Daily Bell: Is Obama a better president than George W. Bush?

Jacob Hornberger: They are both the same. Obama is Bush's third term. He is an absolute disaster. Not only does he embrace socialist economic policies and big spending and big borrowing, he's been as big a disaster on civil liberties and foreign policy as Bush.

Daily Bell: Is the EU on the way out? How about the euro?

Jacob Hornberger: I don't know. For sure the welfare states of Europe are collapsing before our eyes, especially given the enormous spending and borrowing burdens placed on their citizenry. Where it will lead is anyone's guess, but I have a feeling it's not going to be pretty.

Daily Bell: Is every law a price fix?

Jacob Hornberger: I'm not sure what you mean by that. Laws against murder, rape, stealing, and other violent crimes place a price on violation, but I consider such laws perfectly valid. Economic crimes, such as minimum-wage laws or price controls, fix prices and are invalid and destructive.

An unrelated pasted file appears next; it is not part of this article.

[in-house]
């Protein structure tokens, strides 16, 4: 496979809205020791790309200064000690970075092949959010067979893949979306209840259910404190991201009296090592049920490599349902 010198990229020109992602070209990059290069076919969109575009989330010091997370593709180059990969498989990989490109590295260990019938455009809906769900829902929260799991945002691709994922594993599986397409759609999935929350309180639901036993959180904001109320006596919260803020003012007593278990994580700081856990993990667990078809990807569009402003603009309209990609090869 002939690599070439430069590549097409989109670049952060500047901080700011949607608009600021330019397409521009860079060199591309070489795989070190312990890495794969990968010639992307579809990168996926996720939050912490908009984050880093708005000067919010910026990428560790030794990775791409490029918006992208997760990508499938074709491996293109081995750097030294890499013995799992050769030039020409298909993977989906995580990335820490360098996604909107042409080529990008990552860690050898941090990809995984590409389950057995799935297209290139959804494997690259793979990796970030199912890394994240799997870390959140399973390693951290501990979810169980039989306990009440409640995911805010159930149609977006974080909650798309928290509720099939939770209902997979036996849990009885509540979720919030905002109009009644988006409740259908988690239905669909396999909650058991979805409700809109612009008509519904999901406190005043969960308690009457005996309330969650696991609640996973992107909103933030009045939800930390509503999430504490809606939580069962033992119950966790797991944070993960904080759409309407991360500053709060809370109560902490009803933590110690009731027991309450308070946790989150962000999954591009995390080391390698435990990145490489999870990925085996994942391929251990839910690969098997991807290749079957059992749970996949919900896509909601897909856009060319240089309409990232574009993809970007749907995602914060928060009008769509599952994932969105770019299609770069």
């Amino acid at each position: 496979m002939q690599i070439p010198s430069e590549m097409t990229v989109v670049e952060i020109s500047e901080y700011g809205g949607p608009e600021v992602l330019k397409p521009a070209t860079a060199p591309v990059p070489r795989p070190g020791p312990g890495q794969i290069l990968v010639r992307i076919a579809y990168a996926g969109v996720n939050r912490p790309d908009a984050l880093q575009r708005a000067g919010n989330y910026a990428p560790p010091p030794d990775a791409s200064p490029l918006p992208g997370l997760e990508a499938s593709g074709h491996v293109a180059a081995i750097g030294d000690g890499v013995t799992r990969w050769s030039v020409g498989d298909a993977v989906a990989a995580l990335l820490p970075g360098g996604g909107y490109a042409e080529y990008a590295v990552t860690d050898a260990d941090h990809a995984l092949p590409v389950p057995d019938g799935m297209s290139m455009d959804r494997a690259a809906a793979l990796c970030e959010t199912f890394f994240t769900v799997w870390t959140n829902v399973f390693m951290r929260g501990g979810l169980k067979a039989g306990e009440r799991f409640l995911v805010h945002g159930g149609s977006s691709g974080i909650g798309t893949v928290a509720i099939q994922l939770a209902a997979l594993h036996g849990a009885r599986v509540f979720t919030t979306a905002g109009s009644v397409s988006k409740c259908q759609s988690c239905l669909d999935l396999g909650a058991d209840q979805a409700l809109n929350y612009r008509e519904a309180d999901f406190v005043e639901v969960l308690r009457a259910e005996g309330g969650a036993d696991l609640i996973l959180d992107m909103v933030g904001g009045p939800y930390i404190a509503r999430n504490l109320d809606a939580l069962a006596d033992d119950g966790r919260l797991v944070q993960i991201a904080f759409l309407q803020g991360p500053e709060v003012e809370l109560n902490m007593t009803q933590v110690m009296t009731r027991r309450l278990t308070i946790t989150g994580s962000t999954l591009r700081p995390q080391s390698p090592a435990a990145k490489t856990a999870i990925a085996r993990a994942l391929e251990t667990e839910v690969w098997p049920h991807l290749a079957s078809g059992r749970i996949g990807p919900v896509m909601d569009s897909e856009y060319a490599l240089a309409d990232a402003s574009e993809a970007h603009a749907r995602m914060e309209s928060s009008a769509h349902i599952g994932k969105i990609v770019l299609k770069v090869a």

Daily Bell: Are laws and regulations ever necessary, hypothetically speaking?

Jacob Hornberger: Laws that punish actions in which people initiate force against others are necessary. Murder, rape, stealing, fraud, etc., are examples. Laws and regulations that punish peaceful conduct are illegitimate. Examples including drug laws, insider-trading laws, and minimum-wage laws.

Daily Bell: Are central banks necessary? Should they be done away with?

Jacob Hornberger: No, central banks are unnecessary and are highly destructive. They are one of the twin engines by which the federal government confiscates people's wealth. (The other one is the IRS.) It should be done away with immediately. (So should the IRS and the income tax.)

Daily Bell: Are gold and silver going higher in terms of purchasing power? How high?

Jacob Hornberger: Owning gold and silver might not be for the faint of heart because of the stomach-churning plunges in price. But as long as federal spending and borrowing continue soaring, the longer the Fed will be debasing the currency, which means gold and silver will be going higher, at least in terms of the dollar. How high is anyone's guess.

Daily Bell: Where do you go from here? How about your Foundation?